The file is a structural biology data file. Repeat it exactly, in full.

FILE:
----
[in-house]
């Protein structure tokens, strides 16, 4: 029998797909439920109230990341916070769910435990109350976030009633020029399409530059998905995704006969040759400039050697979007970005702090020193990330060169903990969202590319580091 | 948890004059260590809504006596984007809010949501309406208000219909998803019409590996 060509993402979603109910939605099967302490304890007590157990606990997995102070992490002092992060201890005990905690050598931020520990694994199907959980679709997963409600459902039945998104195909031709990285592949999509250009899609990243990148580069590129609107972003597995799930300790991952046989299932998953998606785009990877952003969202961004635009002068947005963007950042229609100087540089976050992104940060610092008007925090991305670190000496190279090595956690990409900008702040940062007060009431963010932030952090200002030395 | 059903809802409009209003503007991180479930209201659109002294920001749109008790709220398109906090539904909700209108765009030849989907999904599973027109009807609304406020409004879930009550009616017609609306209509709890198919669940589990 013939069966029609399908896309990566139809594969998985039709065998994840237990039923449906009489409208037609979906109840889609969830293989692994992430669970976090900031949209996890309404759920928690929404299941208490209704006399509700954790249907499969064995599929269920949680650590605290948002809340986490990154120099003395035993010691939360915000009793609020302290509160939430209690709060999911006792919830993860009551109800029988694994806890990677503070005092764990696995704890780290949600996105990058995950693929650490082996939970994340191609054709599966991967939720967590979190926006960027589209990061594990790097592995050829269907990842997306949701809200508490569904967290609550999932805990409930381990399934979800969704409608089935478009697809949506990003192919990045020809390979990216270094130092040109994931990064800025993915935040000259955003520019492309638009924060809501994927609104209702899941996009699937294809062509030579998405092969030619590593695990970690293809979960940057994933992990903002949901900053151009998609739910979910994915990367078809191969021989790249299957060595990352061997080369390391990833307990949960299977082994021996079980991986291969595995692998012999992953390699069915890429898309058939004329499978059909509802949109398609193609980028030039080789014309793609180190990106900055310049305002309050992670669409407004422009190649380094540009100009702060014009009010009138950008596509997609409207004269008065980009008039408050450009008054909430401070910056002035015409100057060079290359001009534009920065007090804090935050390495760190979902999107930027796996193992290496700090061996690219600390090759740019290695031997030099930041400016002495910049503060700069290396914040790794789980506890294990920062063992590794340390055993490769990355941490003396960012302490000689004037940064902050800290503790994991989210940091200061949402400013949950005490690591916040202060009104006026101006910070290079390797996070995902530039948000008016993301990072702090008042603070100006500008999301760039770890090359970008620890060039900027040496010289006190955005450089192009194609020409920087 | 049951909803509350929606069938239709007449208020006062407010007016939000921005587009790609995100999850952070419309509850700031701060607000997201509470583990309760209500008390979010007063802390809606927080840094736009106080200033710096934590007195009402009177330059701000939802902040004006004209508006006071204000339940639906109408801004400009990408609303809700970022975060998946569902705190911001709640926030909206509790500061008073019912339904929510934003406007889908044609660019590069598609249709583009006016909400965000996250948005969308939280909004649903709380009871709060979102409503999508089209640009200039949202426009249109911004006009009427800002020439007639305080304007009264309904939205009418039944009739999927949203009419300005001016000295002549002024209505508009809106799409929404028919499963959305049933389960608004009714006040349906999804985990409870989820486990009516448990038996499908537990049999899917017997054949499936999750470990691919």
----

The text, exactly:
[in-house]
């Protein structure tokens, strides 16, 4: 029998797909439920109230990341916070769910435990109350976030009633020029399409530059998905995704006969040759400039050697979007970005702090020193990330060169903990969202590319580091 | 948890004059260590809504006596984007809010949501309406208000219909998803019409590996 060509993402979603109910939605099967302490304890007590157990606990997995102070992490002092992060201890005990905690050598931020520990694994199907959980679709997963409600459902039945998104195909031709990285592949999509250009899609990243990148580069590129609107972003597995799930300790991952046989299932998953998606785009990877952003969202961004635009002068947005963007950042229609100087540089976050992104940060610092008007925090991305670190000496190279090595956690990409900008702040940062007060009431963010932030952090200002030395 | 059903809802409009209003503007991180479930209201659109002294920001749109008790709220398109906090539904909700209108765009030849989907999904599973027109009807609304406020409004879930009550009616017609609306209509709890198919669940589990 013939069966029609399908896309990566139809594969998985039709065998994840237990039923449906009489409208037609979906109840889609969830293989692994992430669970976090900031949209996890309404759920928690929404299941208490209704006399509700954790249907499969064995599929269920949680650590605290948002809340986490990154120099003395035993010691939360915000009793609020302290509160939430209690709060999911006792919830993860009551109800029988694994806890990677503070005092764990696995704890780290949600996105990058995950693929650490082996939970994340191609054709599966991967939720967590979190926006960027589209990061594990790097592995050829269907990842997306949701809200508490569904967290609550999932805990409930381990399934979800969704409608089935478009697809949506990003192919990045020809390979990216270094130092040109994931990064800025993915935040000259955003520019492309638009924060809501994927609104209702899941996009699937294809062509030579998405092969030619590593695990970690293809979960940057994933992990903002949901900053151009998609739910979910994915990367078809191969021989790249299957060595990352061997080369390391990833307990949960299977082994021996079980991986291969595995692998012999992953390699069915890429898309058939004329499978059909509802949109398609193609980028030039080789014309793609180190990106900055310049305002309050992670669409407004422009190649380094540009100009702060014009009010009138950008596509997609409207004269008065980009008039408050450009008054909430401070910056002035015409100057060079290359001009534009920065007090804090935050390495760190979902999107930027796996193992290496700090061996690219600390090759740019290695031997030099930041400016002495910049503060700069290396914040790794789980506890294990920062063992590794340390055993490769990355941490003396960012302490000689004037940064902050800290503790994991989210940091200061949402400013949950005490690591916040202060009104006026101006910070290079390797996070995902530039948000008016993301990072702090008042603070100006500008999301760039770890090359970008620890060039900027040496010289006190955005450089192009194609020409920087 | 049951909803509350929606069938239709007449208020006062407010007016939000921005587009790609995100999850952070419309509850700031701060607000997201509470583990309760209500008390979010007063802390809606927080840094736009106080200033710096934590007195009402009177330059701000939802902040004006004209508006006071204000339940639906109408801004400009990408609303809700970022975060998946569902705190911001709640926030909206509790500061008073019912339904929510934003406007889908044609660019590069598609249709583009006016909400965000996250948005969308939280909004649903709380009871709060979102409503999508089209640009200039949202426009249109911004006009009427800002020439007639305080304007009264309904939205009418039944009739999927949203009419300005001016000295002549002024209505508009809106799409929404028919499963959305049933389960608004009714006040349906999804985990409870989820486990009516448990038996499908537990049999899917017997054949499936999750470990691919």